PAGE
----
Art Carden  

What Would Happen if Teams Went For it on Fourth Down More Often?

What Every High School Junior ... Joan Rivers: More than a Comed...

The Upshot at the New York Times introduces us to the NYT 4th Down Bot, which will tell us in real time whether a team should or shouldn't go for it on 4th down. There's a fairly well-known argument that teams are way too conservative on 4th down. As the 4th Down Bot puts it,

Every week, N.F.L. coaches leave points on the table -- and hurt their teams' chances of victory -- by being too timid on fourth down.

I'm sure this extends to other levels, as well. If teams recognized that the expected value of more fourth-and-short plays is positive and that "four down territory" is larger than they think, we would probably see more conservative play-calling on downs 1-3.

What, therefore, would this do to overall strategy and the value of different position players? It goes without saying that punters and kickers would decline in value as they would be used less frequently. Teams realizing they only need to average 2.5 yards per non-kicking play rather than 3 yards and a cloud of dust would rely more heavily on the run, and we would see more running plays on third-and-long. On offense, running backs and good run-blockers would become more important; wide receivers and quarterbacks would become less important. Defenses would have to focus on the run.

This brings to mind an idea my Dean suggested a few years ago, and it's an idea I'd love to see studied. He suggested putting 3 punt returners back and fair-catching every kick. The probability of an injury is higher on kicking plays than others, as is the probability of a penalty. He wonders--and I wonder--if the expected field position from fair catching every punt is superior to the expected field position from trying to return every punt.

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CATEGORIES: Microeconomics

COMMENTS (7 to date)
John Thacker writes:

Perhaps a good idea of what might happen could be obtained by comparing NFL offenses to the CFL, since the CFL has one fewer down to obtain the same 10 yards.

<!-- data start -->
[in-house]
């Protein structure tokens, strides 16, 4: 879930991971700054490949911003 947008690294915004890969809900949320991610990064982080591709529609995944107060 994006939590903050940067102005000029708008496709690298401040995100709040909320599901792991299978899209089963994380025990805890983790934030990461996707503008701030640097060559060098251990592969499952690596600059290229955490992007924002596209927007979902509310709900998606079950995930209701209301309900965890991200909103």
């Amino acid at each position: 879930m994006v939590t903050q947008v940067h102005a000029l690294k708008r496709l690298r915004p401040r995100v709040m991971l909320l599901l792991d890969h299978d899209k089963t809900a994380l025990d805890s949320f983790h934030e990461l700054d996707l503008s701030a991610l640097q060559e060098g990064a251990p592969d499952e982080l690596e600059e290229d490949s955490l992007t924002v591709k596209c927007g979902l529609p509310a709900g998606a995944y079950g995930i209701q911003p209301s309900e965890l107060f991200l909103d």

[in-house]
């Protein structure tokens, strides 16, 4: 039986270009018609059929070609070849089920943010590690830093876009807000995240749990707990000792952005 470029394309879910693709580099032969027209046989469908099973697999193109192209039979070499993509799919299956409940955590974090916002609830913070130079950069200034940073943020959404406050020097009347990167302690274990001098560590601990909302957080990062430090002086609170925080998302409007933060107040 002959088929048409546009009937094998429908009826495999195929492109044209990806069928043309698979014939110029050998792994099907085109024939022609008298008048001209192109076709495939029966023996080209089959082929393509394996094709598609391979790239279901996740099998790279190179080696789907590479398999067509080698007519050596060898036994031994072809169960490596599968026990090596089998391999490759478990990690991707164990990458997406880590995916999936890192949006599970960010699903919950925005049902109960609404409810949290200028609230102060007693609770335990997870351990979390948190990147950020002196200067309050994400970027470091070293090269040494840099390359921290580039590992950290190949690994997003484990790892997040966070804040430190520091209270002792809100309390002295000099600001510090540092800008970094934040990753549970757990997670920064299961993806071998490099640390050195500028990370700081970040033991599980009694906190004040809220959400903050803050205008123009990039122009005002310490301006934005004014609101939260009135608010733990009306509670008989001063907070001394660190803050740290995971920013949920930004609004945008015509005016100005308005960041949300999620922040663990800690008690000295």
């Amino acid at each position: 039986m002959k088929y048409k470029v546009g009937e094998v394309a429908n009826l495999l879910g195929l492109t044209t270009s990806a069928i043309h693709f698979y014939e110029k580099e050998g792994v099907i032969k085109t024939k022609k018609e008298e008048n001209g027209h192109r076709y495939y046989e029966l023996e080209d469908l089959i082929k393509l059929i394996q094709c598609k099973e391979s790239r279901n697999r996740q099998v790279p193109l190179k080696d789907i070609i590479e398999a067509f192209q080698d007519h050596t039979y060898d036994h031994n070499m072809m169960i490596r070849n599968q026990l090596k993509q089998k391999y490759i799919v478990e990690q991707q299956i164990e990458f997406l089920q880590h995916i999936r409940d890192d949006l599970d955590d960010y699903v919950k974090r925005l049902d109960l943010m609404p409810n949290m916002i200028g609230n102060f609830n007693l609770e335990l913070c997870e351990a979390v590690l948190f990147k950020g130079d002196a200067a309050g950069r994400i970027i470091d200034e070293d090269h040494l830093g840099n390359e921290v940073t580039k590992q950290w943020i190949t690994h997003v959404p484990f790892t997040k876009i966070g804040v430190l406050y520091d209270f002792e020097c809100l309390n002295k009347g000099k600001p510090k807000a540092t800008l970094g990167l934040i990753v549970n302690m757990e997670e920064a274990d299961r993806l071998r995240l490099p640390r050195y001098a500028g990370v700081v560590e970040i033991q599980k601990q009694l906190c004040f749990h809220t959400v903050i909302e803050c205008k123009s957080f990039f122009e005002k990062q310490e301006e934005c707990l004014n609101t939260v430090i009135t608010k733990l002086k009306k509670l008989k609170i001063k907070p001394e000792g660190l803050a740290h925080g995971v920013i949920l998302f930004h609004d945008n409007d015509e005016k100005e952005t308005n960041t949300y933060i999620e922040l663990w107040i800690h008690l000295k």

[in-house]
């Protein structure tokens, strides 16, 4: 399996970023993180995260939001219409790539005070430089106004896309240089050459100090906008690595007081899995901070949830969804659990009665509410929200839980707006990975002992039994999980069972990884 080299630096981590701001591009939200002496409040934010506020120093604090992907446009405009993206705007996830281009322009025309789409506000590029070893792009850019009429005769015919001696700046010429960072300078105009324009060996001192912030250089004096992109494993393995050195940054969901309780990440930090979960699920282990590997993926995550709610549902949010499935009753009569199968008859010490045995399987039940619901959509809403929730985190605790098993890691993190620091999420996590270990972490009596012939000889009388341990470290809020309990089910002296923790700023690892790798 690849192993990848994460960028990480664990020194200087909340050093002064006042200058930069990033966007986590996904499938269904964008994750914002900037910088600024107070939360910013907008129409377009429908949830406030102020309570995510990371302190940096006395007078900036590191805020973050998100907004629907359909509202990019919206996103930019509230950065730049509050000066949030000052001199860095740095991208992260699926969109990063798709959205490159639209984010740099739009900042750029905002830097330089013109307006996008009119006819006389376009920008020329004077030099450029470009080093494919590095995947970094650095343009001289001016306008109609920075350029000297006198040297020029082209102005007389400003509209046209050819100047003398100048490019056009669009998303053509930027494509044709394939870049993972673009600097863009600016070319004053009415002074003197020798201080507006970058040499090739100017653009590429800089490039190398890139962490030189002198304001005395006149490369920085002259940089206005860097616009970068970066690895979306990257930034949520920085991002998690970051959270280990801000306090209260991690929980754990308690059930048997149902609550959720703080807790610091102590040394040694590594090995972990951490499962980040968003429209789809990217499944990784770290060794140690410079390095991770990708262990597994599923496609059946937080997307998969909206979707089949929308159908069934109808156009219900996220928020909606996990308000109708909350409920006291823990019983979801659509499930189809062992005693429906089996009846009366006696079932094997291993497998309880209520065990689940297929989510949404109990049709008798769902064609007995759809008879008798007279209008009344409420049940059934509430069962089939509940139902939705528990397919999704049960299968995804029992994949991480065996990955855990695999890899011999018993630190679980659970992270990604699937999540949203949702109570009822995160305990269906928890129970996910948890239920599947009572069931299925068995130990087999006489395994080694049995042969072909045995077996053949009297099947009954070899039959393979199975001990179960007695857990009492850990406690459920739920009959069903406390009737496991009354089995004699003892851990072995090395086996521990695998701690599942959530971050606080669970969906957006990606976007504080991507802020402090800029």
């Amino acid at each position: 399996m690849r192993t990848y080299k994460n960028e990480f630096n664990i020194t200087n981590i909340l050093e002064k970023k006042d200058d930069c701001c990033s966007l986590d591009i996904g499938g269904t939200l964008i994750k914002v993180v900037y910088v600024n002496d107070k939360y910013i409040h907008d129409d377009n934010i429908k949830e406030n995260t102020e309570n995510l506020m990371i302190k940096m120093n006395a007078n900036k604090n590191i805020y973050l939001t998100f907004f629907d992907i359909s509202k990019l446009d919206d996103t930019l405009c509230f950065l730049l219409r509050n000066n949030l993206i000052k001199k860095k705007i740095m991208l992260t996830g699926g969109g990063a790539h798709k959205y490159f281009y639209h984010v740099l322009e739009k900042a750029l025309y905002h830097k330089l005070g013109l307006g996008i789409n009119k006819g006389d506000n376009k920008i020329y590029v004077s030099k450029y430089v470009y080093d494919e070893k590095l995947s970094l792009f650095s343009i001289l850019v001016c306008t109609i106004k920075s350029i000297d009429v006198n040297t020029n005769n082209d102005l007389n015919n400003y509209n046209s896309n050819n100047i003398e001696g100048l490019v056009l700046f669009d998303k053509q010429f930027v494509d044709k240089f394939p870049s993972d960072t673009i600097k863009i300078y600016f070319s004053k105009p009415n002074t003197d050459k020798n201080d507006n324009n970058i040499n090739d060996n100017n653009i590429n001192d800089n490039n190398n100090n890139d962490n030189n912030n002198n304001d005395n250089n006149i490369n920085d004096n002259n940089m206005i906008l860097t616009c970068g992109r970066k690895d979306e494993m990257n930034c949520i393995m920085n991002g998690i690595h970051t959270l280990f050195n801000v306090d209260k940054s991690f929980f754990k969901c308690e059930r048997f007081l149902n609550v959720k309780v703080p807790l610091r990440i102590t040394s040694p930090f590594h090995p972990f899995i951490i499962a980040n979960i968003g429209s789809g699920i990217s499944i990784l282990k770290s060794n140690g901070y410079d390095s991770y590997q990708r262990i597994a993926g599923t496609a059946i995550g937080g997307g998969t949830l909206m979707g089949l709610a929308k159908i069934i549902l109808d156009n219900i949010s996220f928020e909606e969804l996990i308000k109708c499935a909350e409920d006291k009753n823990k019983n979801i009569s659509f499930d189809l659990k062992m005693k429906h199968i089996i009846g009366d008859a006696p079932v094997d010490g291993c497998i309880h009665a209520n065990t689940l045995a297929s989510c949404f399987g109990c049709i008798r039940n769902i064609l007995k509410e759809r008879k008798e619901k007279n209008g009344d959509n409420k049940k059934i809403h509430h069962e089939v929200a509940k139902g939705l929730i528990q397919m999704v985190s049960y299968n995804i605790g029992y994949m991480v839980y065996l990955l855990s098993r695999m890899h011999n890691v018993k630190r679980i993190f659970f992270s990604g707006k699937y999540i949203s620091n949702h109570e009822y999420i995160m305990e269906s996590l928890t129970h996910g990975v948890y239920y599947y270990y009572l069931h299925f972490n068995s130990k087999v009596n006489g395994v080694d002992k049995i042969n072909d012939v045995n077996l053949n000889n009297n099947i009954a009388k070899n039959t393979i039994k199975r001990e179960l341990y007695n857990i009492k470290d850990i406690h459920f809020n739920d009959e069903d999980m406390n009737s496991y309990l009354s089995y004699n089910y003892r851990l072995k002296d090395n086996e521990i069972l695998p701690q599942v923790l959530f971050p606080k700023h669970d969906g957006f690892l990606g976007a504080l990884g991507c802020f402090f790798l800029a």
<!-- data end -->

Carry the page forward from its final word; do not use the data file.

tom writes:

Putting 3 players back to receive on punts would lead to a lot of fake punts.

Kevin Erdmann writes:

A successful high school coach that doesn't punt or return punts, and almost always onside kicks.

Joe in Morgantown writes:

There are two problems with the fair catch idea. First, if you have 3 men back, you are outnumbered at the line and a fake is easier. Second, punters currently focus on hang time--- a high kick to prevent returns. If they know you will fair catch, they can focus on distance.

Here's a story
claiming an example of kicker who can kick 70+ yards, but is settling for 30 yard shorter kicks to avoid returns.

brendan writes:

Your Dean is clueless.

A solo punt returner is able to catch ~90% of punts, so to execute the 'fair catch everything' idea two punt returners would be adequate to catch virtually everything.

Secondly, punters intentionally sacrifice distance for hangtime to protect against the threat of a long return. The threat increases if the returner catches the ball long before the coverage team is near him.

So if you committed to fair catching everything you'd see punts averaging 55-60 yards rather than 45.

Since punt returners average ~5 yards of return per punt, your Dean's idea would probably hurt average field position by 15-20 yards per punt.

brendan writes:

Speedy, agile quarterbacks would be the greatest beneficiary of more 4th down attempts for several reasons.

It's well documented that the yards per carry of running backs playing alongside rushing QB's is abnormally high, because the D has to dedicate resources to the threat of QB rush.

Teams with rushing QB's naturally run more, because they're good at it, and because the QB tucks and runs on passing plays ~5 times per game.

Rushing QB's are a beast to defend against short yardage- 4th and 2.

It's already happening to some extent, but you'd likely see a proliferation of college style option type offenses in the NFL.

Tim Tebow might have a job. Terrelle Pryor certainly would.

Dave Tufte writes:

Fair catching every punt was one of the strategies followed by the Bills in Super Bowl XXV (the one they were favored in, but didn't win when a last second field goal went wide right).

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